We really don′t know clouds at all | Environment| All topics from climate change to conservation | DW | 22.03.2017
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Environment

We really don't know clouds at all

Though we see them every day, clouds remain such a mystery to scientists that they inhibit climate change predictions. But a new atlas could be a game changer.

Nothing beats a lazy afternoon sitting on the grass and watching the clouds roll by. These white fluffy friends can feel like a constant and comforting presence in life. And since the dawn of air travel, as folk singer Joni Mitchell once sang, we've looked at clouds from both sides now.

But as Mitchell cautioned, somewhow we still don't know clouds at all. Her words were true in 1969, and they are still true today.

Clouds might seem a familiar part of our lives. In fact, they are one of the least-understood aspects of our environment. And that's causing a huge headache for researchers trying to predict how the world will be affected by climate change.

Despite the critical role they play in the planet's water cycle and heating patterns, scientists are often still baffled by how and why clouds behave the way they do. This uncertainty is the main reason climate research remains an imperfect science. Researchers just can't say for sure how clouds are going to react to a warming environment, and that means they can't make exact predictions about how the world will be affected by climate change.

A cloudy day

Joni Mitchell (Getty Images/Central Press)

Joni Mitchell famously sang about the mysteries of clouds in 1969

But scientists now have a new tool to unravel these mysteries. Tomorrow (23 March), the World Meteorological Organization will unveil a new, long-awaited digitized International Cloud Atlas - a modern update to an atlas started nearly 150 years ago.

"The last update was roughly 40 years ago," WMO scientific officer Isabelle Ruedi told DW. "At that time there was no internet, no digital cameras, nothing like that. It means that nowadays the old atlas is not so accessible to people. We decided to update it to take into account the best knowledge we have of clouds."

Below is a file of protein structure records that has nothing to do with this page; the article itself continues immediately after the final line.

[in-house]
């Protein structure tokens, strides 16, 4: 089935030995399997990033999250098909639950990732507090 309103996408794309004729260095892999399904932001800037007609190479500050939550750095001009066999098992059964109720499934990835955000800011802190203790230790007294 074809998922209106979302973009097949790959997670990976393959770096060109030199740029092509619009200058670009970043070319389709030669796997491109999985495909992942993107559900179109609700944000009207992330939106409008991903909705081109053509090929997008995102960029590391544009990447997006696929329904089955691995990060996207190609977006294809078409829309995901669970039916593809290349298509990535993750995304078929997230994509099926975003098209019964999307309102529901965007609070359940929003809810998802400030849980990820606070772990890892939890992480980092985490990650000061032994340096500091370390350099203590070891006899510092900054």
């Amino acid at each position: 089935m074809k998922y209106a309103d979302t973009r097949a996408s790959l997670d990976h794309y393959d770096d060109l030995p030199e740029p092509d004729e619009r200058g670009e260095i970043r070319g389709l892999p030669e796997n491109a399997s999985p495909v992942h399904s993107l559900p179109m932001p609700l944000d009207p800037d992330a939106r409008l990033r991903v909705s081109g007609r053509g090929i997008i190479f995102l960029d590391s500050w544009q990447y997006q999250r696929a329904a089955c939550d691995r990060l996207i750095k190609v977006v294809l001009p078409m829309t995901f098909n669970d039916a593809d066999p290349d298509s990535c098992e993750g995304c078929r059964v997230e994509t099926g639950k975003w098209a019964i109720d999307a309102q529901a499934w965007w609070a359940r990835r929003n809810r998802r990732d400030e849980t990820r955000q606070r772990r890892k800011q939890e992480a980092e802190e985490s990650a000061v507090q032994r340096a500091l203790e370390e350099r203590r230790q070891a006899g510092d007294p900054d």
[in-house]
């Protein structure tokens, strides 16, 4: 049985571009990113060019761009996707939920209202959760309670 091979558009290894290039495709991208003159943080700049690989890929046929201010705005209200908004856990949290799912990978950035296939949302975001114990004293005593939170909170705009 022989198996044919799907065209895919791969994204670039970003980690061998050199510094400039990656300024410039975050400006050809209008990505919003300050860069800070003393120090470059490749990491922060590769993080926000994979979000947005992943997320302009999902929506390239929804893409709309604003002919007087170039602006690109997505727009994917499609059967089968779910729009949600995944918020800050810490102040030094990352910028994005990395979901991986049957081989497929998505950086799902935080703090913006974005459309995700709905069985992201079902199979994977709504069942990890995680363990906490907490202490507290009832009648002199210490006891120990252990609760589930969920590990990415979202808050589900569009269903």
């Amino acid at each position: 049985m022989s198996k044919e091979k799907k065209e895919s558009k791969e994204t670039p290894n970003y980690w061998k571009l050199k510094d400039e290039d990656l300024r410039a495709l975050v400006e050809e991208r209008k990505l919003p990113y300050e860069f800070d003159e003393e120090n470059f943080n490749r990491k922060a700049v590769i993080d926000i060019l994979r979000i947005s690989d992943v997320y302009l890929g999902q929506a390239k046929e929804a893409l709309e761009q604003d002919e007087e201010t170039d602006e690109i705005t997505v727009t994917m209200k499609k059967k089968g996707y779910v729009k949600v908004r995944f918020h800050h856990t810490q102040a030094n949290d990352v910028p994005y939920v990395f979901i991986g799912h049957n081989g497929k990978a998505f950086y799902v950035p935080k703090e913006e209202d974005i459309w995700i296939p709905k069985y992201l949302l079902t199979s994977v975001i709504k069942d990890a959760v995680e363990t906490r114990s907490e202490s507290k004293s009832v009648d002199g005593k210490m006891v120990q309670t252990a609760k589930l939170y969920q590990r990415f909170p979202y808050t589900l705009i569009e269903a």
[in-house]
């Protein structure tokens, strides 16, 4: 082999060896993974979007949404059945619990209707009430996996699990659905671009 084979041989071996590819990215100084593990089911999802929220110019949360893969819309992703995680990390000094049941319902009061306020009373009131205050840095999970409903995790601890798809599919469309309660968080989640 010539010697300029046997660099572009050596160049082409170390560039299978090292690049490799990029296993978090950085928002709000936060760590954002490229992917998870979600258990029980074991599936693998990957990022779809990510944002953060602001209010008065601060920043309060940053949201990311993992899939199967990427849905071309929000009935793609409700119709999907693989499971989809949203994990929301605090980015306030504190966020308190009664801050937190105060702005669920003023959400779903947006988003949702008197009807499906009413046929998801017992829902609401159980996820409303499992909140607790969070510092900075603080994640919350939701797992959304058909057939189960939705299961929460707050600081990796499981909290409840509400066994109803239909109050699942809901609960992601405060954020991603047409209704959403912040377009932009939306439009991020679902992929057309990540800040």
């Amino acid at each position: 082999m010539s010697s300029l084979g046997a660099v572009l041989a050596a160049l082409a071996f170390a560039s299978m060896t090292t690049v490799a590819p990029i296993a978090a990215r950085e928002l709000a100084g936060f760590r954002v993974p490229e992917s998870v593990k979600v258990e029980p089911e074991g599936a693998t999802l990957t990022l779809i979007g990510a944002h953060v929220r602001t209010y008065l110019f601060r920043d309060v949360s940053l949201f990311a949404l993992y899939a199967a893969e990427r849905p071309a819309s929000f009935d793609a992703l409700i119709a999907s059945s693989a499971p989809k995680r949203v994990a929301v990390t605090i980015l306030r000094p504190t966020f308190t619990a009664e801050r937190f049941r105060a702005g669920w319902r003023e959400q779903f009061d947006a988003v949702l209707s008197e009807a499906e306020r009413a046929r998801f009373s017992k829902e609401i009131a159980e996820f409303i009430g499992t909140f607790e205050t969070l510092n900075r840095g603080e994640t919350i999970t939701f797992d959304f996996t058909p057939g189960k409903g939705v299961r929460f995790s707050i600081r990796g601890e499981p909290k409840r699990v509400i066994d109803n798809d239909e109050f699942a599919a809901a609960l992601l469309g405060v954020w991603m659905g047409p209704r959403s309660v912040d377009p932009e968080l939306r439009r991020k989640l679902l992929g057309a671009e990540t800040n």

The new atlas is being unveiled on World Meteorological Day, which this year is being dedicated to the theme of clouds. WMO secretary-general Petteri Taalas says it offers a new chance for meteorologists and scientists to get to grips with these mysterious celestial beings - which remain both known and unknown at the same time.

"Throughout the centuries, few natural phenomena have inspired as much scientific thought and artistic reflection as clouds," he says. "If we want to forecast weather we have to understand clouds. If we want to model the climate system we have to understand clouds. And if we want to predict the availability of water resources, we have to understand clouds."

This new version of the atlas brings together for the first time a wealth of data, including high-tech, surface-based, space observations and remote sensing. It follows a consultation period in which photographs and other forms of evidence were gathered from all across the world.

Central to climate

NASA Mond Erde (NASA)

The WMO's new atlas uses satellite observations of clouds

So why are clouds so important to our weather patterns? Most importantly, they move water from one place to another. Clouds soak up water from lakes and dump it on dry land. When their patterns go awry, it results in droughts and floods.